Based on strengths in glycobiology, microbial biotechnology, biological system's engineering and bio-analytics, our research group is developing innovative molecular technology to enable novel approaches to study, diagnose and treat immune-system related disease. We exploit the developed technologies for our own research interests in inflammation and immunity, in collaboration with experts within and outside of the IRC. For development and exploitation of our technologies in other fields, we collaborate intensively with the biotechnology and pharmaceutical industry. At the moment, our strategic technology development focuses on microbial cell engineering as a basis for the discovery and development of novel immunomodulatory biopharmaceuticals. We are also developing new glyco-analysis tools and animal models to pursue the role of inflammation-induced lymphocyte glycosylation changes in the pathophysiology of inflammatory disease.
For example, we discovered new markers for the non-invasive monitoring of progression of chronic inflammatory diseases (focused on the liver), and these markers are now being validated and translated into routinely applicable diagnostic tests. We are also pursuing potential links between the discovered biomarkers and pathogenesis of chronic inflammatory disease.
We are also investigating and engineering the interaction between the tuberculosis vaccine (Mycobacterium bovis BCG) and the immune system, leading to a novel vaccine.
To enable the production of specific glycoforms of immune effector proteins (cytokines, antibodies) with customized therapeutic functions, and to allow more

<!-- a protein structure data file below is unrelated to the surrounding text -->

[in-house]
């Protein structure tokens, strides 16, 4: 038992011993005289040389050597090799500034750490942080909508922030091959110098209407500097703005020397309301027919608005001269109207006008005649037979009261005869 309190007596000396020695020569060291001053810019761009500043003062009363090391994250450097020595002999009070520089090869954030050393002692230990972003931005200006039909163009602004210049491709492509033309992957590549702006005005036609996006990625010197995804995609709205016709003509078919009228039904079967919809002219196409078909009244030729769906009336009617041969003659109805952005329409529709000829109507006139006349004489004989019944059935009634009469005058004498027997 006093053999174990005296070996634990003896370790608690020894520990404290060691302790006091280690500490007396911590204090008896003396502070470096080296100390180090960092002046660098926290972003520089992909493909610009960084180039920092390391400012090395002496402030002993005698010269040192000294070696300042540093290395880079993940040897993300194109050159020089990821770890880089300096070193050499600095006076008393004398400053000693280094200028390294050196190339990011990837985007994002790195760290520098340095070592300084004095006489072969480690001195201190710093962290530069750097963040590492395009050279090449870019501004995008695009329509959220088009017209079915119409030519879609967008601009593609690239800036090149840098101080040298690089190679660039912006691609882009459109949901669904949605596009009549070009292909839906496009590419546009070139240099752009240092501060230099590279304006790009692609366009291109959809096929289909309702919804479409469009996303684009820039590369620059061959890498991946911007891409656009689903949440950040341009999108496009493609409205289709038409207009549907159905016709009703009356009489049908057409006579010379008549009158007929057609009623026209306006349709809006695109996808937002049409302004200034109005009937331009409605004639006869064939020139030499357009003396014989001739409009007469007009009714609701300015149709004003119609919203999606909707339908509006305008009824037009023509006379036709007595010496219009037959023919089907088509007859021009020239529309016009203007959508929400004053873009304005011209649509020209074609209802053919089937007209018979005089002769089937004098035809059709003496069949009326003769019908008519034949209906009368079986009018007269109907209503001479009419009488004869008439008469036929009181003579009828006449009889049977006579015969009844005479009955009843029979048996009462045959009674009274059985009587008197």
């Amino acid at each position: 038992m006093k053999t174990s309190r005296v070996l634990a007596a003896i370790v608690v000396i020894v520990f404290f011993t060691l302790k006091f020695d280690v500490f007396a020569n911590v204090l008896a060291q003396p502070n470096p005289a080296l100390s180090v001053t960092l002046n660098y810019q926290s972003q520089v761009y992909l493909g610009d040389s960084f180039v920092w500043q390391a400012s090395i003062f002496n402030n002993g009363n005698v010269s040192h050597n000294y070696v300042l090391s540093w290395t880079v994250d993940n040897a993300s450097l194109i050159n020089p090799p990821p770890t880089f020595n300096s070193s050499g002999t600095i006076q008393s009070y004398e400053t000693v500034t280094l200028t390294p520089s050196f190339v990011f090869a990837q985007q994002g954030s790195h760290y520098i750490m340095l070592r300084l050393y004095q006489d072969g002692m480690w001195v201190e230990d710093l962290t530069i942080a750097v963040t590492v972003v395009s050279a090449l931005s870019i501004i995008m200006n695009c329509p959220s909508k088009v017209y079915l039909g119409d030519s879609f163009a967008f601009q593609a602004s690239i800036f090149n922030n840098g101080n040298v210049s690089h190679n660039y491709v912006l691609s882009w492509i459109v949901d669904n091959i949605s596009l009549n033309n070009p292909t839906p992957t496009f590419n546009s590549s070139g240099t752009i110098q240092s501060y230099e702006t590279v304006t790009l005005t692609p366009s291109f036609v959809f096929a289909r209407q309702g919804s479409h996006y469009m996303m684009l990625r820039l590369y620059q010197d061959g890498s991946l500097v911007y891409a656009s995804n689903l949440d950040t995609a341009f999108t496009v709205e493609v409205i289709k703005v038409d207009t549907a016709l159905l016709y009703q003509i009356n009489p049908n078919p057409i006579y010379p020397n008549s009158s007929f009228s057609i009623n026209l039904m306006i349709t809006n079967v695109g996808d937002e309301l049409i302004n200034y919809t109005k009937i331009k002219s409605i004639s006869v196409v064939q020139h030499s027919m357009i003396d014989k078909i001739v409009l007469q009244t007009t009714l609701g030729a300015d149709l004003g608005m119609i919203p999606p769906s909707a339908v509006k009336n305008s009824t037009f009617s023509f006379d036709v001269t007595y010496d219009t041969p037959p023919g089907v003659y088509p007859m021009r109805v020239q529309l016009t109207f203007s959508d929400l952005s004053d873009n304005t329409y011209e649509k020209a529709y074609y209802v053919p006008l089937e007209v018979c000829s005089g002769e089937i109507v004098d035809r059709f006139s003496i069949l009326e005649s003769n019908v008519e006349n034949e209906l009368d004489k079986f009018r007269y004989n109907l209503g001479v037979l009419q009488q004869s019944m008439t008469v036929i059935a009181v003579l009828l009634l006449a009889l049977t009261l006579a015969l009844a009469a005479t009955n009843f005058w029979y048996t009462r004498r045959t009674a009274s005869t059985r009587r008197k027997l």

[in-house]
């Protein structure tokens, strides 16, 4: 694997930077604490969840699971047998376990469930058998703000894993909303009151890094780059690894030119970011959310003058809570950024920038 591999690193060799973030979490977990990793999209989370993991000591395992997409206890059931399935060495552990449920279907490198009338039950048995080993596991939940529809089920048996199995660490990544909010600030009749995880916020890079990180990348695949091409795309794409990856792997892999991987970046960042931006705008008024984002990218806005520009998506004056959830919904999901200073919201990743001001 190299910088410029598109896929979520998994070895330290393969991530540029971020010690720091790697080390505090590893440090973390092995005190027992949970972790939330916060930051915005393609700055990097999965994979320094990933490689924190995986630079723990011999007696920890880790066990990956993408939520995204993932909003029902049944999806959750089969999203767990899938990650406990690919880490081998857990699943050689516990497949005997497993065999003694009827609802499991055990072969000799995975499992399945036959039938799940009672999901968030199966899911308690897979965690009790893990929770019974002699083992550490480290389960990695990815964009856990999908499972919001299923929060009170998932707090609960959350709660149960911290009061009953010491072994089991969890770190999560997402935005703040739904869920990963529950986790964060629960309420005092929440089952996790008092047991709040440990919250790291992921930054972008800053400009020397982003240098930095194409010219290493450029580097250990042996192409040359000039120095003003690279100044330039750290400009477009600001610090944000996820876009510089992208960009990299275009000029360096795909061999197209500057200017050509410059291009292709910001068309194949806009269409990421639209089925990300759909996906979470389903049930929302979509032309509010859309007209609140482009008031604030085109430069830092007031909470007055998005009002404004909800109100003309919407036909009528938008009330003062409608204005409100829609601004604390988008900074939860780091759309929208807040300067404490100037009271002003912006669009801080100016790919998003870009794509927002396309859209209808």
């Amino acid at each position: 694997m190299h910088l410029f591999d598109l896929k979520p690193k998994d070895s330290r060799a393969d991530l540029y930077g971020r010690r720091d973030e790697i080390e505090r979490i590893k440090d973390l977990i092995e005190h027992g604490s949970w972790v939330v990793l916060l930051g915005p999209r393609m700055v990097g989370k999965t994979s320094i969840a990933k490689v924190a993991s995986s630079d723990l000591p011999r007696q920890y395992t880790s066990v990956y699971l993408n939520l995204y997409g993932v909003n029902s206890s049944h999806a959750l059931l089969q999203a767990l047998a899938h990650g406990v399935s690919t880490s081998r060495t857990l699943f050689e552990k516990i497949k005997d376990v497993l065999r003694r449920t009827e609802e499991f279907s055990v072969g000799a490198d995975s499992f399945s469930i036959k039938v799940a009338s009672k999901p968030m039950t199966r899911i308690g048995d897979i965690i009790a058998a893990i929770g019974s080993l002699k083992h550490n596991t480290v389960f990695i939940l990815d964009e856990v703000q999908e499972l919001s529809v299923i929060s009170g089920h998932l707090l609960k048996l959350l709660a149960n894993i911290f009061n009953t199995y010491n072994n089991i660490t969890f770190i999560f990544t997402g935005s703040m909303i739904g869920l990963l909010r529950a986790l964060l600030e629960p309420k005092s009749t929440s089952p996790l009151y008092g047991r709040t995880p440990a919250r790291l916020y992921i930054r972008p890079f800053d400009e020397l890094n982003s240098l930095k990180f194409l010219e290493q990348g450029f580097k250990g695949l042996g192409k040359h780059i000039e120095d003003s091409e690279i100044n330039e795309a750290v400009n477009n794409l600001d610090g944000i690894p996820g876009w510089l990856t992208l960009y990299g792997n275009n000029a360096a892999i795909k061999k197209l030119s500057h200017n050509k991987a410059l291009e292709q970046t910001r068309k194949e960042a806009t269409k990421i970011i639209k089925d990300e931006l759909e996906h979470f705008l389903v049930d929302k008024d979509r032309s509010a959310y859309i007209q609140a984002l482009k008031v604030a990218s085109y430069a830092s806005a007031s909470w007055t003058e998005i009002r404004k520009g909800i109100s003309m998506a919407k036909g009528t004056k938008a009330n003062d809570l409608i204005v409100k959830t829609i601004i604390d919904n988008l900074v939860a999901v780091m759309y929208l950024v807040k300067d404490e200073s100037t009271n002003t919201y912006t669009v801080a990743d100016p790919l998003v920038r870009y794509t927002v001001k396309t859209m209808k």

robust membrane protein expression, we are engineering the eukaryotic protein secretion system in yeasts and mammalian cells. These technologies will allow the development of more potent and selective therapies of immune system-related diseases.
- Tiels P et al. A bacterial glycosidase enables mannose-6-phosphate modification and improved cellular uptake of yeast-produced recombinant human lysosomal enzymes. Nature Biotechnology, 30, 2336-31, 2012.
- Festjens N et al. Disruption of the SapM locus in Mycobacterium bovis BCG improves its protective efficacy as a vaccine against M. tuberculosis. EMBO Molecular Medicine, 3, 222-34, 2011.
- Deschutter et al. Genome sequence of the recombinant protein production host Pichia pastoris, a methylotrophic yeast.
Nature Biotechnology 27, 561-566, 2009.
- Laroy et al. Glycome mapping on DNA sequencing equipment.
Nature Protocols 1, 397-405,2006.
- Callewaert et al. Noninvasive diagnosis of liver cirrhosis using DNA-sequencer-based total serum protein glycomics.
Nature Medicine 10, 429-434, 2004.